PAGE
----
Office of Engaged Learning Office of Engaged Learning – Research President’s Scholars

Isabelle Galko: My experience at IUCN in France

Isabelle Galko at IUCN

by Isabelle Galko ’22

This month, I traveled to Marseille and presented at the International Union for the Conservation of Nature’s (IUCN) World Conservation Congress, a global meeting that takes place once every four years and serves as an assembly of leaders and decision-makers from government, academia, society, indigenous cultures, and industry working towards conserving the environment.

My presentation for the forum at IUCN was titled “Preparing Families to be Act as Stewards to Combat Climate Change and Restore Ocean Health.” The presentation showcases three projects (including my own) designed to increase individual stewardship and mitigate climate change risks in local communities. I specifically focused on female leadership in conservation and using the featured projects as models for future youth-led community-based initiatives. I also worked with IUCN’s Commission on Education and Communication (CEC) over the 10 days at the conference. The commission’s current focus is an initiative called NatureForAll, which promotes equitable access to nature to cultivate love and appreciation for nature, with the goal to increase conservation of nature. When I arrived in Marseille, I set up the CEC’s “Youth Oasis,” where I connected with other young conservation leaders from around the world, helped put on interactive programs for the conference, and shared information about NatureForAll.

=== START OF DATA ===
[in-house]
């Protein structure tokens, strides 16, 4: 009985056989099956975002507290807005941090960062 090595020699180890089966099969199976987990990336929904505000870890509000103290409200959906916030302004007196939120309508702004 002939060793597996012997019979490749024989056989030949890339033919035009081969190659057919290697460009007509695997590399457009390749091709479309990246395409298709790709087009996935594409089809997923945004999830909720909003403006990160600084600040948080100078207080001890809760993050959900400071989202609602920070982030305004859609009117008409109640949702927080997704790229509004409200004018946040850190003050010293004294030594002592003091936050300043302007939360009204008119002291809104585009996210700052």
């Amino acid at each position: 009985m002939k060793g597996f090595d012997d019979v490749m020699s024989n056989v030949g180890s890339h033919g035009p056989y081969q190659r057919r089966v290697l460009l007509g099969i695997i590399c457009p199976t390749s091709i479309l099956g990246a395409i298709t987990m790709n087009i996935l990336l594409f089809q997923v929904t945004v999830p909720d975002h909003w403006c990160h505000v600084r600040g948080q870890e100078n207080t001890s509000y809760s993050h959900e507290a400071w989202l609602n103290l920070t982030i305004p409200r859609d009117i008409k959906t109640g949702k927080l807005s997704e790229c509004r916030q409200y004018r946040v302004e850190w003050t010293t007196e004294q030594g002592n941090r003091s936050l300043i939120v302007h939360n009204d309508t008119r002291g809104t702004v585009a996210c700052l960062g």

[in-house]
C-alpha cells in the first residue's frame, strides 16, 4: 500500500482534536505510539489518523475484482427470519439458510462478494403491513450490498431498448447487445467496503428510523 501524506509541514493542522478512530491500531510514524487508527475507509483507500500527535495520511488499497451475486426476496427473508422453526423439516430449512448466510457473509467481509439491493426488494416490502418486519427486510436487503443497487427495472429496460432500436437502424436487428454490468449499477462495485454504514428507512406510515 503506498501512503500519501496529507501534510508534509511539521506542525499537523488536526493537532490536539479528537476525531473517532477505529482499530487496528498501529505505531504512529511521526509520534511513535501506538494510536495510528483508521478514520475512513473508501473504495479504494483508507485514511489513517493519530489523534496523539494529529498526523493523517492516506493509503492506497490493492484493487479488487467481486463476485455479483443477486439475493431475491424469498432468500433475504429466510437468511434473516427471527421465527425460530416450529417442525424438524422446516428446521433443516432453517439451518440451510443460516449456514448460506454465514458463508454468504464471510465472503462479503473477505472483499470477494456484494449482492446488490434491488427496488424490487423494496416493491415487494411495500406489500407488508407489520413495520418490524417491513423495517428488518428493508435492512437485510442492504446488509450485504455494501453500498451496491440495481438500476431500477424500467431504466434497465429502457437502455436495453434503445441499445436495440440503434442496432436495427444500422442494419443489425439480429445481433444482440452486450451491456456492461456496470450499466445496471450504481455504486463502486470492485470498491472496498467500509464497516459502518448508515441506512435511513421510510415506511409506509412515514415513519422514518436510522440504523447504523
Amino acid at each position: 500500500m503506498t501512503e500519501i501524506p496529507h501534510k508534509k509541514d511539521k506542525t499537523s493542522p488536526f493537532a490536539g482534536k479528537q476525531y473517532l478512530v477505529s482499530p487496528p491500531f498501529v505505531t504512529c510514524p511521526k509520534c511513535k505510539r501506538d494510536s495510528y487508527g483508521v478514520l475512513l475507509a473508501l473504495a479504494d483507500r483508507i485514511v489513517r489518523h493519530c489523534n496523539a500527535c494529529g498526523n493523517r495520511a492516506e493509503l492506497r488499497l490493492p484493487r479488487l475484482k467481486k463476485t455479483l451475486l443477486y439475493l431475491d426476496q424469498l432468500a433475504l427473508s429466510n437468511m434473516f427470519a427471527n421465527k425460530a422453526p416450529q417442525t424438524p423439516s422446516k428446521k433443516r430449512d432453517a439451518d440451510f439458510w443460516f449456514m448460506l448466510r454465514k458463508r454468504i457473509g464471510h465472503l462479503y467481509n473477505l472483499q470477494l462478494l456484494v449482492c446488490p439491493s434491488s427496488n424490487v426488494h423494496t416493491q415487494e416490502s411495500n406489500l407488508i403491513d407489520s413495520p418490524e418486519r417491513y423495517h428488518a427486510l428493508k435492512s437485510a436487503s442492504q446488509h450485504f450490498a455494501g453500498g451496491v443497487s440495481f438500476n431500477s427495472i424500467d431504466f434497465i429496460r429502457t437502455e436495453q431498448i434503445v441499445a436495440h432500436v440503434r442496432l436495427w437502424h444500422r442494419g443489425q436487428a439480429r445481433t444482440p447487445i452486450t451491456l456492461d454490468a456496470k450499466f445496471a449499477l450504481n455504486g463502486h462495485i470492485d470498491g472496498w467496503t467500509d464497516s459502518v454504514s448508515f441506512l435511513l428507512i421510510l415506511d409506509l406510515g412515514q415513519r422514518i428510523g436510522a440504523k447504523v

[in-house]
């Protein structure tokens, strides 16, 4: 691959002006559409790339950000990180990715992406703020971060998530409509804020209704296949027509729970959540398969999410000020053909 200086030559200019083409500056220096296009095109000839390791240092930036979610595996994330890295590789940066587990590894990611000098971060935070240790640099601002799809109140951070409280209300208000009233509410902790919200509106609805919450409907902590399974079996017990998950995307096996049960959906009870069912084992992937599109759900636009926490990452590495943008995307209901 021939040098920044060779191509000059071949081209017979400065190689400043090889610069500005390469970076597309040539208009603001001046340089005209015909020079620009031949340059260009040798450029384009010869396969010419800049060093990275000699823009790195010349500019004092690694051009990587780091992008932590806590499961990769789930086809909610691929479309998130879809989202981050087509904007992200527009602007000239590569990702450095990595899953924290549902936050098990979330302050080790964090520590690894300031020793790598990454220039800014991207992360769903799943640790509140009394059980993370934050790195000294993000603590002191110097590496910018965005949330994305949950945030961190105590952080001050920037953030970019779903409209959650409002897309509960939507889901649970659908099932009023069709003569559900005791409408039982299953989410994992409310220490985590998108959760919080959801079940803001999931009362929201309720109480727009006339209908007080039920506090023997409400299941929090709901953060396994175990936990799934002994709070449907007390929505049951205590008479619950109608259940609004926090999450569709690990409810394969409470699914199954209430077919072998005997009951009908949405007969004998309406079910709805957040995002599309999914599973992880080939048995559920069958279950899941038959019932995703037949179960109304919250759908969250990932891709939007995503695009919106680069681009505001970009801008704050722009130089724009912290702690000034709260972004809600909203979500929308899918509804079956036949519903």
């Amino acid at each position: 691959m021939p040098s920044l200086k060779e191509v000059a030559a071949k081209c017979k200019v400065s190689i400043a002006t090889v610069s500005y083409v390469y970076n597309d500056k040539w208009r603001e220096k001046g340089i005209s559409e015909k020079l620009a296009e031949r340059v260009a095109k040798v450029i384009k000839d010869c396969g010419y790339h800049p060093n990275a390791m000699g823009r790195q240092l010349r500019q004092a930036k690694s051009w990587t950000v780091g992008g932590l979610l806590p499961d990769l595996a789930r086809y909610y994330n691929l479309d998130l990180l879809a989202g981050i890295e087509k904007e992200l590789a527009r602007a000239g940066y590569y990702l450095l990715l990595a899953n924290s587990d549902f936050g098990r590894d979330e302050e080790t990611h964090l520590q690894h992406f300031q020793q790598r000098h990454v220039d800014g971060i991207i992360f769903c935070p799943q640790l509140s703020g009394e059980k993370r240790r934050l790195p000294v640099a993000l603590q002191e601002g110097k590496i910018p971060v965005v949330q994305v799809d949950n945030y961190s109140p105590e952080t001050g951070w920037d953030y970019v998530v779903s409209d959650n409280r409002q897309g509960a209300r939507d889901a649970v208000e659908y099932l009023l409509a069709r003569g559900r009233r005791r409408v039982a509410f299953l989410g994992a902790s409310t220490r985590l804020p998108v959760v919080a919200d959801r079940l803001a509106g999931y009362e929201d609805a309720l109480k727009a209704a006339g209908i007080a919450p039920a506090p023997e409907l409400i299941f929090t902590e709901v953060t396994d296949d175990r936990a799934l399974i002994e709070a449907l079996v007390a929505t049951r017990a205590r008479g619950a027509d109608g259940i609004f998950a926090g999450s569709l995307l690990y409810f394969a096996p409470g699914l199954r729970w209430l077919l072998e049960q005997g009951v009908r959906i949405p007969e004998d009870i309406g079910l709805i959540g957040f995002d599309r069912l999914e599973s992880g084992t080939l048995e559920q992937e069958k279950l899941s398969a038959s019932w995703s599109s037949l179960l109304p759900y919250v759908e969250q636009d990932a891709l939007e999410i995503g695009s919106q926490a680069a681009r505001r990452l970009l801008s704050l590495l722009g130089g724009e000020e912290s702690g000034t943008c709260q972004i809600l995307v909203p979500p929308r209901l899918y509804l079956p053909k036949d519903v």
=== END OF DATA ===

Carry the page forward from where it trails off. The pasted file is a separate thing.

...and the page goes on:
The first night, I saw French President Macron and the actor Harrison Ford speak at the Opening Ceremony. I attended sessions on many different topics, including the blue economy, environmental law, and amplifying indigenous voices in conservation, sat in on the member’s assembly, and heard from amazing experts, including the Prince of Monaco, the UN Special Envoy to the Ocean, and National Geographic explorers. I learned so much in Marseille, but my biggest takeaway from IUCN is that future approaches to address environmental challenges must be transgenerational, intersectional, and inclusive. Ultimately, conservation must be re-centered around people.

Leave a Reply

Your email address will not be published. Required fields are marked *